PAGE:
Many civil wars have been terminated with a peace agreement that ends
the fighting, but these agreements have not always resulted in lasting
peace. Earlier research on peace agreements has missed important points
during which justice principles can play a role in establishing durable
peace – during the negotiation process itself (procedural justice: PJ)
and as incorporated into the negotiated outcome (distributive justice:
DJ). Nor has the earlier research simultaneously considered the variety
of dimensions that define durable peace, including reconciliation,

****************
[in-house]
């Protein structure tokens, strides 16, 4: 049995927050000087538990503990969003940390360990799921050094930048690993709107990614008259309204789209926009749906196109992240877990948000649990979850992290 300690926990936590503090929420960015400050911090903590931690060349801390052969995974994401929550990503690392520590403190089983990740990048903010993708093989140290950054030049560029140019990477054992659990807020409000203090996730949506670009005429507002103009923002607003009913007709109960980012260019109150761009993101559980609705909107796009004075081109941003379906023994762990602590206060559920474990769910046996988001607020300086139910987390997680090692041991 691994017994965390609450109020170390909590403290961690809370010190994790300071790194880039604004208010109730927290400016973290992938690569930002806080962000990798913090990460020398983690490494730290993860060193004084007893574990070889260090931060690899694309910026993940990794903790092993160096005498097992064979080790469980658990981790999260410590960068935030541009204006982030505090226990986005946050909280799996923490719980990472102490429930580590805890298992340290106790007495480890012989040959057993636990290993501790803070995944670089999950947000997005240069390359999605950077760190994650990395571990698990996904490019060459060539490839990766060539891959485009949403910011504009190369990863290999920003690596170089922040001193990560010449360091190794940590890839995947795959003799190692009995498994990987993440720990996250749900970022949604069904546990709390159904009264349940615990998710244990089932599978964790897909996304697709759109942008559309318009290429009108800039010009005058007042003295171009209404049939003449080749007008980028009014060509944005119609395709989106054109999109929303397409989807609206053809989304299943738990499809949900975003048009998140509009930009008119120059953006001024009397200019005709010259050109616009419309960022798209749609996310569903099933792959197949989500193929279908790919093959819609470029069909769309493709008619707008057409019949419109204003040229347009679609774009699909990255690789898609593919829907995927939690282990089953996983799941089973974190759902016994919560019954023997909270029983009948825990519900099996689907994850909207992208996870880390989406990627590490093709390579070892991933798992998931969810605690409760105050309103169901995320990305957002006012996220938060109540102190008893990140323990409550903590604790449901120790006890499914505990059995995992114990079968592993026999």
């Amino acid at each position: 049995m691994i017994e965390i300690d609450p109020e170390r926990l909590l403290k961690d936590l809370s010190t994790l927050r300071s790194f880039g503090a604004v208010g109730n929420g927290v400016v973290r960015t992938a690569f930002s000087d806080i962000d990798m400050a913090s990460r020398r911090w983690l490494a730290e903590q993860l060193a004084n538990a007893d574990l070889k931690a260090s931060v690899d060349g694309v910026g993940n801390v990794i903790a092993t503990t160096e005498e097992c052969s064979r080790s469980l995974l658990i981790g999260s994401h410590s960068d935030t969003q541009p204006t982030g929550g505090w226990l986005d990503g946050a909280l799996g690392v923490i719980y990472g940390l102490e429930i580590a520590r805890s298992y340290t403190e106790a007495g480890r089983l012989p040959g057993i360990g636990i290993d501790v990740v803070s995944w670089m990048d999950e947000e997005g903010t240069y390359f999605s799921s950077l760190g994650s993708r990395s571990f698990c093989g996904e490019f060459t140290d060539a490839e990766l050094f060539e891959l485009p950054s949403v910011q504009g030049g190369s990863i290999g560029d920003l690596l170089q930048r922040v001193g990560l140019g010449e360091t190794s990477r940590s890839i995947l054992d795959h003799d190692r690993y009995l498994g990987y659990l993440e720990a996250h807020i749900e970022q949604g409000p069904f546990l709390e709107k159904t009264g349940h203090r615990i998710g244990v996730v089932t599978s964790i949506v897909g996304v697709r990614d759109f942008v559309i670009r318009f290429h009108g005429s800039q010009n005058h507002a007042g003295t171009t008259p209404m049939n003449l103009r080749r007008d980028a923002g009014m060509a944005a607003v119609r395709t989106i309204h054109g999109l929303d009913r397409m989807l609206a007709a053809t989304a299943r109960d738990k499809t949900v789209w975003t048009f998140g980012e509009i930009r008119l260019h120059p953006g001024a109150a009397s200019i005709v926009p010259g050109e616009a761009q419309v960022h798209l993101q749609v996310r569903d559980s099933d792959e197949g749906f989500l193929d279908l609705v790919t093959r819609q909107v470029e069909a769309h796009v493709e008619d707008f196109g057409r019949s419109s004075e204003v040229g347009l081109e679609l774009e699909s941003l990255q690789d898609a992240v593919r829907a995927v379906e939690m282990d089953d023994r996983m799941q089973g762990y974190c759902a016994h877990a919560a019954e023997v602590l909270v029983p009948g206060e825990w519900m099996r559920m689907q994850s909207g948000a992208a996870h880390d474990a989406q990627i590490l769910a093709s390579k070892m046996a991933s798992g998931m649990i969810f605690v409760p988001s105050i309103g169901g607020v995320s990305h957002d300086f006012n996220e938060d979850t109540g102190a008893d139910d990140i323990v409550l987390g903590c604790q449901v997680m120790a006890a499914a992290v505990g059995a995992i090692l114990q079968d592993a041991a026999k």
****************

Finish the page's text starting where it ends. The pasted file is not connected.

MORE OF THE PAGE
security reform, governance, and economic growth. This study fills these
gaps by examining the relationship between the justice and peace
variables in 50 civil wars. Our analyses show that PJ and DJ led to more
stable agreements and to a more durable peace: A significant
time-lagged path from the justice to peace variables was demonstrated.
The results suggest that just negotiation processes and outcomes are
important contributors to peace.